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Fort Hood Report NEFA-FEB-2010

Fort Hood Report NEFA-FEB-2010

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Published by FAURISSON'S TRUTH

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Published by: FAURISSON'S TRUTH on Jul 13, 2012
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07/13/2012

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“ The
 
Massacre
 
at
 
Fort
 
Hood”
Report #24 in the “Target: America” SeriesNEFA Senior Analyst Madeleine Gruenmgruen@nefafoundation.orgFebruary 2010
 
Overview
At
 
approximately
 
1:30
 
pm
 
CT
 
on
 
November
 
5,
 
2009,
 
Major
 
Nidal
 
Malik
 
Hasan,
 
an
 
Army
 
psychiatrist,
 
opened
 
fire
 
on
 
the
 
Soldiers
 
Readiness
 
Processing
 
Center
 
at
 
Fort
 
Hood,
 
Texas.
 
The
 
Center
 
is
 
where
 
soldiers
 
are
 
processed
 
for
 
deployment
 
overseas.
 
Hasan,
 
who
 
was
 
dressed
 
in
 
uniform,
 
shouted
 
“Allahu
 
Akbar”
 
(“God
 
is
 
Great”)
 
and
 
proceeded
 
to
 
shoot
 
for
 
a
 
10
 
minute
period
 
killing
 
12
 
soldiers,
 
one
 
civilian,
 
and
 
injuring
 
more
 
than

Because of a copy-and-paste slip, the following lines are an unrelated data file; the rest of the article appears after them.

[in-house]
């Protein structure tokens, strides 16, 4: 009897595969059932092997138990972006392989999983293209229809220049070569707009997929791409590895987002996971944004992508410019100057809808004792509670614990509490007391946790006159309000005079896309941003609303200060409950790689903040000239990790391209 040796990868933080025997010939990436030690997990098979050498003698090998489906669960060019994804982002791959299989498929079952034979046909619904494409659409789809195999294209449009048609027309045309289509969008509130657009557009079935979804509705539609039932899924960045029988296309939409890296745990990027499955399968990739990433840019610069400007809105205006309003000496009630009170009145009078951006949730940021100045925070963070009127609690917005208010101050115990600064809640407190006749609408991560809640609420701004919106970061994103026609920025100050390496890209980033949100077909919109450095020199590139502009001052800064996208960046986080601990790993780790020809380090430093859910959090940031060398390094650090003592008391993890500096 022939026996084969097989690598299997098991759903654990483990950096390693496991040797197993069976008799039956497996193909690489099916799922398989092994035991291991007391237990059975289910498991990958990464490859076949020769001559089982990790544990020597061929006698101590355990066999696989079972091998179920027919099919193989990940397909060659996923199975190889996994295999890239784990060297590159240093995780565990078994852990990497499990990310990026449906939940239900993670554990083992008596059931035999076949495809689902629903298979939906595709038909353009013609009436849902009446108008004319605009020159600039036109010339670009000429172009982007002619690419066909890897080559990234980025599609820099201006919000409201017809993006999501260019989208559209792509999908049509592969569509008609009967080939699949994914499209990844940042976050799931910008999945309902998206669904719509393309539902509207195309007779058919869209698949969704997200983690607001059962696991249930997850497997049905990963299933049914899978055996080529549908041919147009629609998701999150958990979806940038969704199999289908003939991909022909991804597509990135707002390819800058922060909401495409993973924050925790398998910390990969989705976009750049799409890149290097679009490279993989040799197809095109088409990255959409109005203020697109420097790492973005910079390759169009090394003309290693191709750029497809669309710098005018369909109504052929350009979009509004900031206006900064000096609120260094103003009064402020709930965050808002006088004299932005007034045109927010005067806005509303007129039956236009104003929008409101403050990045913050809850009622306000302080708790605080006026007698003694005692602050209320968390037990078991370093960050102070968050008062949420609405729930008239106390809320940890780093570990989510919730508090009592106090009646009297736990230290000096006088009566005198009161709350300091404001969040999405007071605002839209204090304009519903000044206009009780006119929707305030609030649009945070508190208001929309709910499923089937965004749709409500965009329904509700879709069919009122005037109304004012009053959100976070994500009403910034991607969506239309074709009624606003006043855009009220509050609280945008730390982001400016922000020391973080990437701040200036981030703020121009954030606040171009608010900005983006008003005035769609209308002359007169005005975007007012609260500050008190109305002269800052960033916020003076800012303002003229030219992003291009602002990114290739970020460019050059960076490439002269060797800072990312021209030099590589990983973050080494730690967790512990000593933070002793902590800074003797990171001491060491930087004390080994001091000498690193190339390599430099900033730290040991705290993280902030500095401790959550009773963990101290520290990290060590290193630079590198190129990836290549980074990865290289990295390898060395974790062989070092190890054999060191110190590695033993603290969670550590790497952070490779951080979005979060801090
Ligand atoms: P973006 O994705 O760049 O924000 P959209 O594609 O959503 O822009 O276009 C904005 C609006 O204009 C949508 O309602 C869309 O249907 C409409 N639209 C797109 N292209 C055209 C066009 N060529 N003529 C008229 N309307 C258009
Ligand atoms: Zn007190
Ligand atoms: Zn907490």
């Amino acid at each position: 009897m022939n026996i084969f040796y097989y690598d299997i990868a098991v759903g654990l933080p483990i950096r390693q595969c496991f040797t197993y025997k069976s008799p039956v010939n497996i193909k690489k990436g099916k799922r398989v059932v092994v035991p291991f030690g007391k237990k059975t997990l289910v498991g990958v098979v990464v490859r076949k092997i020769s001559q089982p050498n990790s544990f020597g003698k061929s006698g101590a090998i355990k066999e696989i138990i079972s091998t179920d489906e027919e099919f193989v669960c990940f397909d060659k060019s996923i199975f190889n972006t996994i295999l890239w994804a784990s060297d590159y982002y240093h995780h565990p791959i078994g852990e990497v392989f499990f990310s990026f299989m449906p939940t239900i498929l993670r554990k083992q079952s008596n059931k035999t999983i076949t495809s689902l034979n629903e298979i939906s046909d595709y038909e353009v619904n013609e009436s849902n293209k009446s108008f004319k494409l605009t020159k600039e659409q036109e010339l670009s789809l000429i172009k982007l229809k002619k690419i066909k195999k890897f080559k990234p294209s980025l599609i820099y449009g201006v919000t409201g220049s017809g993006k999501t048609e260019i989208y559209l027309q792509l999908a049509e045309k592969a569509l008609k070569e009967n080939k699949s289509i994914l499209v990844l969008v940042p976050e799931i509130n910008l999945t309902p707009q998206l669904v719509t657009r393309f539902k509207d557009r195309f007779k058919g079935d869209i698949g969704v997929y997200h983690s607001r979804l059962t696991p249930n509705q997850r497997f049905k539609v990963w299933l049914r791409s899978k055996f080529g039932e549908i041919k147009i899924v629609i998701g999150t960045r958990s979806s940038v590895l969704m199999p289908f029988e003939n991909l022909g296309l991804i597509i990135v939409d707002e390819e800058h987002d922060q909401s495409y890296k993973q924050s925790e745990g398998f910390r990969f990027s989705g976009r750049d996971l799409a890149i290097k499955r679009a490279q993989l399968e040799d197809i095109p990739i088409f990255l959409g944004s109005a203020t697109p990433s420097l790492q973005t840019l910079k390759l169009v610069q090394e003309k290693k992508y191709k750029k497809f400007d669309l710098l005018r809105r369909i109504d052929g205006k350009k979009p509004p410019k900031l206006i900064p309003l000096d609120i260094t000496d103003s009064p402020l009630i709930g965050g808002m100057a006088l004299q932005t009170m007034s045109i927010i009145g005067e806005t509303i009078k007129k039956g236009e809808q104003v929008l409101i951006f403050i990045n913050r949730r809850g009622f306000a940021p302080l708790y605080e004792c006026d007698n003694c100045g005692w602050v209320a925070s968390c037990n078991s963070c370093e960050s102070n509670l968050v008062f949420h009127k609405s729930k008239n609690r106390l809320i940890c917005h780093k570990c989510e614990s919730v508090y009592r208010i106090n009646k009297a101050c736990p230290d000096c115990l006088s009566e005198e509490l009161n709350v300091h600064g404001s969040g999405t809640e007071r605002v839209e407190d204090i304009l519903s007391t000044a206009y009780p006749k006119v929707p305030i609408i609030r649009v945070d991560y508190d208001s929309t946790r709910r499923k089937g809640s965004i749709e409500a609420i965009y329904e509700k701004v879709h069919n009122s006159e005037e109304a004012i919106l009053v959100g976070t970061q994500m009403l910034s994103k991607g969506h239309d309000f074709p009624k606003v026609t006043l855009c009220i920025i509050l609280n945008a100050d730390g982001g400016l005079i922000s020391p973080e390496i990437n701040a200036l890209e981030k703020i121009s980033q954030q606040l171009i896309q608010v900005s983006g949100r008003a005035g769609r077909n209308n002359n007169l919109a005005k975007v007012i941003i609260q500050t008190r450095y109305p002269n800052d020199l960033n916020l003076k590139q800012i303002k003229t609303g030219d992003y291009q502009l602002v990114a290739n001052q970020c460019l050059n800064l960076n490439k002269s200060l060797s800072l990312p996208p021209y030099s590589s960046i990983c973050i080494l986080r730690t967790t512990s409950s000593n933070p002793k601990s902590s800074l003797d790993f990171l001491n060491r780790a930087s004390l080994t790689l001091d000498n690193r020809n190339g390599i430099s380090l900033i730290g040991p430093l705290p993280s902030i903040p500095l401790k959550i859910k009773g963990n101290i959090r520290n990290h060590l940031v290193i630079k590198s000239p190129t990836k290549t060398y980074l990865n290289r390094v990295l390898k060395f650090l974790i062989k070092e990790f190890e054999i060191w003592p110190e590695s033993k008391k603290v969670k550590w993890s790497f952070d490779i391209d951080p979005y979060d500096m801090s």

30
 
others.
 
Hasan
 
was
 
confronted
 
by
 
two
 
civilian
 
police
 
sergeants.
 
Sergeants
 
Mark
 
Todd
 
and
 
Kimberly
 
Munley
 
both
 
responded
 
to
 
the
 
scene
 
in
 
separate
 
cars.
 
Sgt.
 
Munley
 
was
 
wounded
 
in
 
an
 
exchange
 
of 
 
fire
 
with
 
Hasan.
 
Witness
 
reports
 
confirm
 
that
 
Sgt.
 
Todd
 
shot
 
and
 
disabled
 
Hasan,
 
ending
 
the
 
rampage.
 
Hasan
 
remains
 
paralyzed
 
from
 
the
 
waist
 
down.
 
Sgt. Mark Todd
[Source: New York Times]
Sgt. Kimberly Munley
 
The
 
attack
 
took
 
place
 
four
 
months
 
after
 
Hasan’s
 
arrival
 
at
 
Fort
 
Hood.
 
He
 
faces
 
13
 
counts
 
of 
 
premeditated
 
murder
 
and
 
32
 
counts
 
of 
 
attempted
 
premeditated
 
murder.
 
Hasan
 
was
 
scheduled
 
to
 
be
 
deployed
 
to
 
Afghanistan
 
on
 
November
 
28,
 
2009.
 
He
 
had
 
not
 
been
 
previously
 
deployed.
 
After
 
regaining
 
consciousness
 
in
 
the
 
hospital,
 
Hasan
 
refused
 
to
 
speak
 
to
 
investigators.
 
However,
 
he
 
quickly
 
requested
 
a
 
lawyer,
 
who
 
told
 
reporters
 
that
 
his
 
client
 
would
 
not
 
be
 
speaking
 
with
 
authorities
 
about
 
the
 
incident.
Hasan
 
will
 
be
 
represented
 
by
 
civilian
 
attorney
 
John
 
Galligan,
 
who
 
retired
 
from
 
the
 
Army
 
as
 
a
 
Colonel
 
in
 
2001.
 
Major Nidal Malik HasanVictim being carried to ambulance
Overview

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